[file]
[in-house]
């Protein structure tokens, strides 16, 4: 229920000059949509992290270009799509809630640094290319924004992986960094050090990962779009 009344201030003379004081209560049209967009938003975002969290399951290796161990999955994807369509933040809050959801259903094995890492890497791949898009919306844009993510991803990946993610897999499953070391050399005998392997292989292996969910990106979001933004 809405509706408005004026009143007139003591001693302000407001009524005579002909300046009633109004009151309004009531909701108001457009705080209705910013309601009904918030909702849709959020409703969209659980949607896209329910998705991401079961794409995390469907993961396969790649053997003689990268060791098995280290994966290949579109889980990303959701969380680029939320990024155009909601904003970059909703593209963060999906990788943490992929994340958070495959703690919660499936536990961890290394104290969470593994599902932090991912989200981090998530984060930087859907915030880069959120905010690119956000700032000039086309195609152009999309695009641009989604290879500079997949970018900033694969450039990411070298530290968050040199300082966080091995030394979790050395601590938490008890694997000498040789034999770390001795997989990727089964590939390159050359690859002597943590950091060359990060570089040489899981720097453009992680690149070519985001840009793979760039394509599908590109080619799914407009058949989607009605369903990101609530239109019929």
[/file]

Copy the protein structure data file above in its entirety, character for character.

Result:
[in-house]
């Protein structure tokens, strides 16, 4: 229920000059949509992290270009799509809630640094290319924004992986960094050090990962779009 009344201030003379004081209560049209967009938003975002969290399951290796161990999955994807369509933040809050959801259903094995890492890497791949898009919306844009993510991803990946993610897999499953070391050399005998392997292989292996969910990106979001933004 809405509706408005004026009143007139003591001693302000407001009524005579002909300046009633109004009151309004009531909701108001457009705080209705910013309601009904918030909702849709959020409703969209659980949607896209329910998705991401079961794409995390469907993961396969790649053997003689990268060791098995280290994966290949579109889980990303959701969380680029939320990024155009909601904003970059909703593209963060999906990788943490992929994340958070495959703690919660499936536990961890290394104290969470593994599902932090991912989200981090998530984060930087859907915030880069959120905010690119956000700032000039086309195609152009999309695009641009989604290879500079997949970018900033694969450039990411070298530290968050040199300082966080091995030394979790050395601590938490008890694997000498040789034999770390001795997989990727089964590939390159050359690859002597943590950091060359990060570089040489899981720097453009992680690149070519985001840009793979760039394509599908590109080619799914407009058949989607009605369903990101609530239109019929």